My father was an audio engineer, a mastering engineer. He went way back, in the business, even before digital. The processes he was concerned with were partly mechanical, with that clunky quasi-Victorian quality you see in twentieth-century technology. He was a lathe operator, basically. People brought him audio recordings and he burned their sounds into grooves on a disk of lacquer. Then the disk was electroplated and used in the construction of a press that would stamp out records, the black things you see in antique stores. And I remember him telling me, once, a few months before he died, that certain frequencies - transients, I think he called them could easily burn out the head, the cutting head, on a master lathe. These heads were incredibly expensive, so you prevented burnouts with something called an accelerometer. And that was what I was thinking of, as I stood there, my toes out over the water: that head, burning out.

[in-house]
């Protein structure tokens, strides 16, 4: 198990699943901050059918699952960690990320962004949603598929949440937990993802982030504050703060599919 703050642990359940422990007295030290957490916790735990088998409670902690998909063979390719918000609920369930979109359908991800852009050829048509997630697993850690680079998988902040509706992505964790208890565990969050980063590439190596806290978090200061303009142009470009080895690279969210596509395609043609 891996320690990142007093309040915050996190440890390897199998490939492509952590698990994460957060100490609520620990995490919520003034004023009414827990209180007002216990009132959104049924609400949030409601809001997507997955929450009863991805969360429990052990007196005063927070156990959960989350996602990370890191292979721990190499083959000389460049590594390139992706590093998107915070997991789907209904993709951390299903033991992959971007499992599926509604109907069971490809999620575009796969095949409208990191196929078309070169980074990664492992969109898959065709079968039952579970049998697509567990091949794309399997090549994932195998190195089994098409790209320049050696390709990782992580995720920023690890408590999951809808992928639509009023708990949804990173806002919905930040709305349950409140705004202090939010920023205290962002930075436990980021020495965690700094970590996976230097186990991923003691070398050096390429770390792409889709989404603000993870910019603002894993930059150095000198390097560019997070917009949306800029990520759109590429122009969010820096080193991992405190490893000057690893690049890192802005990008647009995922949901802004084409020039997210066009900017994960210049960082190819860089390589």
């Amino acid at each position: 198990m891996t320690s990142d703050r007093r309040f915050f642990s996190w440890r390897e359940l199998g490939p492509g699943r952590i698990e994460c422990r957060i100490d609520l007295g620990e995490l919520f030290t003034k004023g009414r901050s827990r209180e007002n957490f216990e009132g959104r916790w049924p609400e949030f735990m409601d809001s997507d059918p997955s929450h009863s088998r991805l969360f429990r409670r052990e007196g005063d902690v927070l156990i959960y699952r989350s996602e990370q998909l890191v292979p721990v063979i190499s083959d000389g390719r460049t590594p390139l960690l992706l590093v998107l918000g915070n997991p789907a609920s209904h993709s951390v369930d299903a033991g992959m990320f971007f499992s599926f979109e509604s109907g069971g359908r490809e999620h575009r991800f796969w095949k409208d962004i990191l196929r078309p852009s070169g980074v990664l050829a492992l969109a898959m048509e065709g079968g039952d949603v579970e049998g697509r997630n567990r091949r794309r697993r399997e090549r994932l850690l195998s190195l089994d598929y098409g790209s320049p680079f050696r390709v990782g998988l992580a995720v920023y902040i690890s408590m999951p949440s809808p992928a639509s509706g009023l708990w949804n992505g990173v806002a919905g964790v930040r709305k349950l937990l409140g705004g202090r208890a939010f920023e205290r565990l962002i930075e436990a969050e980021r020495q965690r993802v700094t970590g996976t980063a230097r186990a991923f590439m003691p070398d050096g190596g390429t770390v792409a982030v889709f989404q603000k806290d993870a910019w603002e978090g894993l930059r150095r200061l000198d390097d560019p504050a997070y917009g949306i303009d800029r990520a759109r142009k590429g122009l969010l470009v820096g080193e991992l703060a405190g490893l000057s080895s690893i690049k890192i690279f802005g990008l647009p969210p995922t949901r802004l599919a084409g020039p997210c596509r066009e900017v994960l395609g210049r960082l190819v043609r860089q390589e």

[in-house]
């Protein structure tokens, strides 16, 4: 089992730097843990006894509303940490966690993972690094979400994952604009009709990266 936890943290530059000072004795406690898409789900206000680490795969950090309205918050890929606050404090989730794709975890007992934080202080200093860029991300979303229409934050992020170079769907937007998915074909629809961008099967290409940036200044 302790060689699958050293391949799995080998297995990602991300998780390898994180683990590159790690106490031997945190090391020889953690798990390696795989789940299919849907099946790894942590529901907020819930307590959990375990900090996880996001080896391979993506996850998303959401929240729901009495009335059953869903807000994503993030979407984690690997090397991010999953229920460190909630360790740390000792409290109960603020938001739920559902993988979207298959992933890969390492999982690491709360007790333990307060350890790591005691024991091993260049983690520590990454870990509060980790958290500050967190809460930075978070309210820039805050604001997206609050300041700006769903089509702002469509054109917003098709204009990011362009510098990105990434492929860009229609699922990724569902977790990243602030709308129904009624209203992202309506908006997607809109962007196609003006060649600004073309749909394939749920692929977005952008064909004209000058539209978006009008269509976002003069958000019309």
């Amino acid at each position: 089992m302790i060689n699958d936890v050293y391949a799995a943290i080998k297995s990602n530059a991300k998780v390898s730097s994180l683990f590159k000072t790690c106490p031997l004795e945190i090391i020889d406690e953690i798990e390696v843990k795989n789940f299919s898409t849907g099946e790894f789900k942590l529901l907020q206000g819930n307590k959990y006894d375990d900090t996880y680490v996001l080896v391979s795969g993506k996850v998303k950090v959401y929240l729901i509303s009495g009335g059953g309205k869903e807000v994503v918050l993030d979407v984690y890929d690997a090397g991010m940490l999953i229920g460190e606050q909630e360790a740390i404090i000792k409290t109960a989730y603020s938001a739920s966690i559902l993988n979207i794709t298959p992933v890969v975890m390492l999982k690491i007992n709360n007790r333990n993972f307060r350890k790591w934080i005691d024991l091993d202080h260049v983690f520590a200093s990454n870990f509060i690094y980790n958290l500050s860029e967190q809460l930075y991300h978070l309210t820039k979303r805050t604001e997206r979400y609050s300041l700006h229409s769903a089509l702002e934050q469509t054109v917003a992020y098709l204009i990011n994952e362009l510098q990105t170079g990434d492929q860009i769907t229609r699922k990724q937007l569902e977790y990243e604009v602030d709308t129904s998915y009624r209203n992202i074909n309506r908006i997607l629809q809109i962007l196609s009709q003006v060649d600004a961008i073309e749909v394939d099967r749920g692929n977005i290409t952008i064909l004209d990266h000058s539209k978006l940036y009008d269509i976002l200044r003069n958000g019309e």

Because that was what they did to her.
And that was what she wanted.
No accelerometer for Lise.
William Gibson, The Winter Market